The Department of Health and Human Services has issued an advanced notice of proposed rule-making, seeking comment on the need to make substantial enhancements to the protection of human subjects in research, including the privacy and security of research information.

Twenty years have passed since the federal Common Rule governing the protection of human subjects was adopted, the department notes in the notice, available here with publication in the Federal Register on July 26.

"The current regulations governing human subjects research were developed years ago when research was predominately conducted at universities, colleges and medical institutions, and each study generally took place at only a single site," according to the notice, which includes comment requests on dozens of questions. "Although the regulations have been amended over the years, they have not kept pace with the evolving human research enterprise, the proliferation of multi-site clinical trials and observational studies, the expansion of health services research, research in the social and behavioral sciences, and research involving databases, the Internet and biological specimen repositories, and the use of advanced technologies such as genomics."

Among the many possible changes, HHS is considering adopting the HIPAA privacy and security rules, in lieu of the Common Rule, for determining what constitutes "individually identifiable," a "limited data set" and "de-identified information."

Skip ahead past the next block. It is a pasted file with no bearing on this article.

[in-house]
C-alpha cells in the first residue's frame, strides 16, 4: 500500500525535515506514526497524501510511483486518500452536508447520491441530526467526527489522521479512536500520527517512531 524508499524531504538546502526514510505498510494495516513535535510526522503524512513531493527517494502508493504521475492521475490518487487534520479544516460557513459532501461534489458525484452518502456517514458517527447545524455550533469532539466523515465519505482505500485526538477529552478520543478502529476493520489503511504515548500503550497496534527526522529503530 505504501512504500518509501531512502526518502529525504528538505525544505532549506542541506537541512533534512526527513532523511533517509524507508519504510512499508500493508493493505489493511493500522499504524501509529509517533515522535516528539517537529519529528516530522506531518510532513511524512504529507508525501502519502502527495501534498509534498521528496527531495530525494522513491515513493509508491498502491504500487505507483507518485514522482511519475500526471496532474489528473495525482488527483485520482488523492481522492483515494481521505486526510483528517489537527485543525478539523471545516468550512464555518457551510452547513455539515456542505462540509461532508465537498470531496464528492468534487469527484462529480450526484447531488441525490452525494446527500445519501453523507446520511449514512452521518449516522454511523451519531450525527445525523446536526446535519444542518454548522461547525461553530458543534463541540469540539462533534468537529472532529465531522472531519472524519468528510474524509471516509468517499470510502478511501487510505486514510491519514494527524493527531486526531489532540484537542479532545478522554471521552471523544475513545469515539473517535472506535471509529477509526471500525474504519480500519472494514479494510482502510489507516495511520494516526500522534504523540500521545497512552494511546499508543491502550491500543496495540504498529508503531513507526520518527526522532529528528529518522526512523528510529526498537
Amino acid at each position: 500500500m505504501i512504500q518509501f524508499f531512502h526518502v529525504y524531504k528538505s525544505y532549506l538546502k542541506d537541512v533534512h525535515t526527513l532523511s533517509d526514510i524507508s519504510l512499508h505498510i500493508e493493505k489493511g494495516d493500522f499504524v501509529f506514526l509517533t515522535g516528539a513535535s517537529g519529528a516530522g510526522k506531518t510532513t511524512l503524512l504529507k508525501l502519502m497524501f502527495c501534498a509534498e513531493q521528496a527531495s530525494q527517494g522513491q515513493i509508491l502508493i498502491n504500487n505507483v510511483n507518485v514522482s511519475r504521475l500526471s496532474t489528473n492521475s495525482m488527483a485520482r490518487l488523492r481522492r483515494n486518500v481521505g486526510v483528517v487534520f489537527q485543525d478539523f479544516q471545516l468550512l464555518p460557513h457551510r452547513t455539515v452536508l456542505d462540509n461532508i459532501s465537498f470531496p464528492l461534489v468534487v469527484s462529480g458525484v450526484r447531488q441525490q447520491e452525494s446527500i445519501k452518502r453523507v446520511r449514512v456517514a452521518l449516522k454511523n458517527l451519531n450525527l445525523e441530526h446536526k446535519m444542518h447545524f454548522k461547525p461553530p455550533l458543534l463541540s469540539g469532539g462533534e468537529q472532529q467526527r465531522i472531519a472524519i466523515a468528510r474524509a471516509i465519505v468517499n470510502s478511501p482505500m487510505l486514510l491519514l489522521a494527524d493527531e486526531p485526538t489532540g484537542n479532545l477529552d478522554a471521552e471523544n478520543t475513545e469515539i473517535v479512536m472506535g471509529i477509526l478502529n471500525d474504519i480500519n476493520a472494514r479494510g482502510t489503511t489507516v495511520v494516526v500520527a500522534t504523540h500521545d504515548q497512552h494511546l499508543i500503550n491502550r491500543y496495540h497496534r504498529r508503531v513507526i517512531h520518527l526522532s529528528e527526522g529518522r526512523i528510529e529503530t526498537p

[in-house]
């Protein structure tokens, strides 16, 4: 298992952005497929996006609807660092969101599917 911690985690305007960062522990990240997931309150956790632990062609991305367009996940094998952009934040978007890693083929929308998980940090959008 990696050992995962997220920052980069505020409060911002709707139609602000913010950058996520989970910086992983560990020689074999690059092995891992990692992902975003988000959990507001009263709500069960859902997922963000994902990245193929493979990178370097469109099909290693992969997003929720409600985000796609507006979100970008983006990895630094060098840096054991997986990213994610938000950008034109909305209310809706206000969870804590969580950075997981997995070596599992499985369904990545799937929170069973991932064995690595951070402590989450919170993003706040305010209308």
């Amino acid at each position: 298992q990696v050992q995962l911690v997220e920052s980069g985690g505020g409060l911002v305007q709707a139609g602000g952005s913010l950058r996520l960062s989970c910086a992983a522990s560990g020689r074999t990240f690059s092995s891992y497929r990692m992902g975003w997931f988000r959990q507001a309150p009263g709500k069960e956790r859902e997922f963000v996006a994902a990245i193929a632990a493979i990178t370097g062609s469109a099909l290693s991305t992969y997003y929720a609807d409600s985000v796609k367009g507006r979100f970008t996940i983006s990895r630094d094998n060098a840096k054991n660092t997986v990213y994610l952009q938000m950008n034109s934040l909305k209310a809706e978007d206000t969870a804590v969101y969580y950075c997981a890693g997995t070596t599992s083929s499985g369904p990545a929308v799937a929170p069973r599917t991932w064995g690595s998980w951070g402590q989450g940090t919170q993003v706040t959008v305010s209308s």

Further, what is considered identifiable information also could be expanding: "Regardless of what information is removed, it is possible to extract DNA from a biospecimen itself and potentially link it to otherwise available data to identify individuals," the notice explains. "Consequently, we are considering categorizing all research involving the primary collection of biospecimens as well as storage and secondary analysis of existing biospecimens as research involving identifiable information."

Three specific requirements under consideration are:

* Requiring research involving the collection and use of identifiable information, as well as data in limited data set form, to adhere to standards "modeled" on the HIPAA security rule.

* Considering data as de-identified or in limited data form even if investigators see the identifiers but do not record them in a permanent research file. Many procedures now involve having trusted third parties remove identifiers prior to passing information to an investigator. But this adds another level of complexity and suggests that third parties are more trustworthy than investigators, according to the notice. If investigations adhere to HIPAA rules, there may be less need for a more complex arrangement.

* Providing for periodic random retrospective audits and additional enforcement tools.


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